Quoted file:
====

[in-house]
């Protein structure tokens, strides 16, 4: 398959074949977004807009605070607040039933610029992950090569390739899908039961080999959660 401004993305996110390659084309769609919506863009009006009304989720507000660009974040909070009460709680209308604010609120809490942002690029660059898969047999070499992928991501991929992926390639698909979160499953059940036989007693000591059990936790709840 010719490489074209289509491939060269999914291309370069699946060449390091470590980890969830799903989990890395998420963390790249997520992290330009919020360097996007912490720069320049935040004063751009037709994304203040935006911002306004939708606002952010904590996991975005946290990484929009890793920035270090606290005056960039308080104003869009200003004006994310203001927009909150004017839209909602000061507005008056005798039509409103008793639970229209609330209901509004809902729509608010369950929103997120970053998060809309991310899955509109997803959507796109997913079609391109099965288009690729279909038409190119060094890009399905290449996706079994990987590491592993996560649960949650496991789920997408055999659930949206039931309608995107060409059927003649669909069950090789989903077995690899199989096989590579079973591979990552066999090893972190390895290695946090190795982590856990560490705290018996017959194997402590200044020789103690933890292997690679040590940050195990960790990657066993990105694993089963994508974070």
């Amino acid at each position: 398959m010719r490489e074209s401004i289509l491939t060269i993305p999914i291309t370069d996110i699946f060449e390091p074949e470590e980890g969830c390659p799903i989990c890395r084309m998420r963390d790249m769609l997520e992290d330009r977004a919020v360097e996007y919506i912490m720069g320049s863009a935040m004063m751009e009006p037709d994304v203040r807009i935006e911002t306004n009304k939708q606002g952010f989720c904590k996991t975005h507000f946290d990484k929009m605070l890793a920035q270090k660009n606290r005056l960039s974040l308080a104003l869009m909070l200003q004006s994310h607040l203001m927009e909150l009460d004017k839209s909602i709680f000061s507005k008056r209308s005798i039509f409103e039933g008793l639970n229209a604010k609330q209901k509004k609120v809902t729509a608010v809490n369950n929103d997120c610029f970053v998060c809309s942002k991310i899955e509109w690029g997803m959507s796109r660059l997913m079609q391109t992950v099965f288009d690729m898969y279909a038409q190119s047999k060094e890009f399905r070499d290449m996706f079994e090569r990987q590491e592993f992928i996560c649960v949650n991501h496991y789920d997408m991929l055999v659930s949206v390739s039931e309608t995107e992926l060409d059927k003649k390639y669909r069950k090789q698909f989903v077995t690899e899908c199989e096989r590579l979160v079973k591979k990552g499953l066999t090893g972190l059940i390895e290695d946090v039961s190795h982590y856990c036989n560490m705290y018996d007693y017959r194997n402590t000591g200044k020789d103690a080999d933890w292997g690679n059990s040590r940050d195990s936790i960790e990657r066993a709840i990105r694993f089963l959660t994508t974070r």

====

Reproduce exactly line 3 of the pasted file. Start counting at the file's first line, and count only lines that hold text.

């Amino acid at each position: 398959m010719r490489e074209s401004i289509l491939t060269i993305p999914i291309t370069d996110i699946f060449e390091p074949e470590e980890g969830c390659p799903i989990c890395r084309m998420r963390d790249m769609l997520e992290d330009r977004a919020v360097e996007y919506i912490m720069g320049s863009a935040m004063m751009e009006p037709d994304v203040r807009i935006e911002t306004n009304k939708q606002g952010f989720c904590k996991t975005h507000f946290d990484k929009m605070l890793a920035q270090k660009n606290r005056l960039s974040l308080a104003l869009m909070l200003q004006s994310h607040l203001m927009e909150l009460d004017k839209s909602i709680f000061s507005k008056r209308s005798i039509f409103e039933g008793l639970n229209a604010k609330q209901k509004k609120v809902t729509a608010v809490n369950n929103d997120c610029f970053v998060c809309s942002k991310i899955e509109w690029g997803m959507s796109r660059l997913m079609q391109t992950v099965f288009d690729m898969y279909a038409q190119s047999k060094e890009f399905r070499d290449m996706f079994e090569r990987q590491e592993f992928i996560c649960v949650n991501h496991y789920d997408m991929l055999v659930s949206v390739s039931e309608t995107e992926l060409d059927k003649k390639y669909r069950k090789q698909f989903v077995t690899e899908c199989e096989r590579l979160v079973k591979k990552g499953l066999t090893g972190l059940i390895e290695d946090v039961s190795h982590y856990c036989n560490m705290y018996d007693y017959r194997n402590t000591g200044k020789d103690a080999d933890w292997g690679n059990s040590r940050d195990s936790i960790e990657r066993a709840i990105r694993f089963l959660t994508t974070r």